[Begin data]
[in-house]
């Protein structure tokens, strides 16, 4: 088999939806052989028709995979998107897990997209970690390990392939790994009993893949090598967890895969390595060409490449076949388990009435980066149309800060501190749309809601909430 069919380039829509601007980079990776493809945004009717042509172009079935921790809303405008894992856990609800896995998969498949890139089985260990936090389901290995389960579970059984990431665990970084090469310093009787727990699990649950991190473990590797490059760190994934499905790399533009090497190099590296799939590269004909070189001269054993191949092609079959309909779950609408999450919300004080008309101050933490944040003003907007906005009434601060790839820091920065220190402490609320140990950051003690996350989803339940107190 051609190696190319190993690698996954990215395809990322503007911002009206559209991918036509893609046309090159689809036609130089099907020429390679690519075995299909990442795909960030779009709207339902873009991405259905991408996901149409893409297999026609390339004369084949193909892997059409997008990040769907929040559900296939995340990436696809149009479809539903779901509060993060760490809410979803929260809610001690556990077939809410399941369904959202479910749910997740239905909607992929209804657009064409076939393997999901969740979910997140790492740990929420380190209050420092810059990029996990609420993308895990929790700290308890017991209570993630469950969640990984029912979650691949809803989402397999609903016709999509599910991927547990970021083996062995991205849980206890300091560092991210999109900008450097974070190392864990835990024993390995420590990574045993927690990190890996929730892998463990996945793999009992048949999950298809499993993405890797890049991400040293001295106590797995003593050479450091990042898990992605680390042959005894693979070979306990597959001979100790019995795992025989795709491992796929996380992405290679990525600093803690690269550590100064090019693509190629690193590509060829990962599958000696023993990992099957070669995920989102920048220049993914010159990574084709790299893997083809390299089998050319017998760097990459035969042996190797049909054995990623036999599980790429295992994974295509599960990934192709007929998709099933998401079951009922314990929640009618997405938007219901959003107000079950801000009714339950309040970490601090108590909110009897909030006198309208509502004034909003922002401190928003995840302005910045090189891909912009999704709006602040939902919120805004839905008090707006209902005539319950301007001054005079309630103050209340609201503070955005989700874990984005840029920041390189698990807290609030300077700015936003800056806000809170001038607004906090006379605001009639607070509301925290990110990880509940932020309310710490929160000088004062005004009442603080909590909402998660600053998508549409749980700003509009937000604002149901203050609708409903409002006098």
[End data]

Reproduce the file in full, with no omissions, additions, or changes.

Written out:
[in-house]
């Protein structure tokens, strides 16, 4: 088999939806052989028709995979998107897990997209970690390990392939790994009993893949090598967890895969390595060409490449076949388990009435980066149309800060501190749309809601909430 069919380039829509601007980079990776493809945004009717042509172009079935921790809303405008894992856990609800896995998969498949890139089985260990936090389901290995389960579970059984990431665990970084090469310093009787727990699990649950991190473990590797490059760190994934499905790399533009090497190099590296799939590269004909070189001269054993191949092609079959309909779950609408999450919300004080008309101050933490944040003003907007906005009434601060790839820091920065220190402490609320140990950051003690996350989803339940107190 051609190696190319190993690698996954990215395809990322503007911002009206559209991918036509893609046309090159689809036609130089099907020429390679690519075995299909990442795909960030779009709207339902873009991405259905991408996901149409893409297999026609390339004369084949193909892997059409997008990040769907929040559900296939995340990436696809149009479809539903779901509060993060760490809410979803929260809610001690556990077939809410399941369904959202479910749910997740239905909607992929209804657009064409076939393997999901969740979910997140790492740990929420380190209050420092810059990029996990609420993308895990929790700290308890017991209570993630469950969640990984029912979650691949809803989402397999609903016709999509599910991927547990970021083996062995991205849980206890300091560092991210999109900008450097974070190392864990835990024993390995420590990574045993927690990190890996929730892998463990996945793999009992048949999950298809499993993405890797890049991400040293001295106590797995003593050479450091990042898990992605680390042959005894693979070979306990597959001979100790019995795992025989795709491992796929996380992405290679990525600093803690690269550590100064090019693509190629690193590509060829990962599958000696023993990992099957070669995920989102920048220049993914010159990574084709790299893997083809390299089998050319017998760097990459035969042996190797049909054995990623036999599980790429295992994974295509599960990934192709007929998709099933998401079951009922314990929640009618997405938007219901959003107000079950801000009714339950309040970490601090108590909110009897909030006198309208509502004034909003922002401190928003995840302005910045090189891909912009999704709006602040939902919120805004839905008090707006209902005539319950301007001054005079309630103050209340609201503070955005989700874990984005840029920041390189698990807290609030300077700015936003800056806000809170001038607004906090006379605001009639607070509301925290990110990880509940932020309310710490929160000088004062005004009442603080909590909402998660600053998508549409749980700003509009937000604002149901203050609708409903409002006098």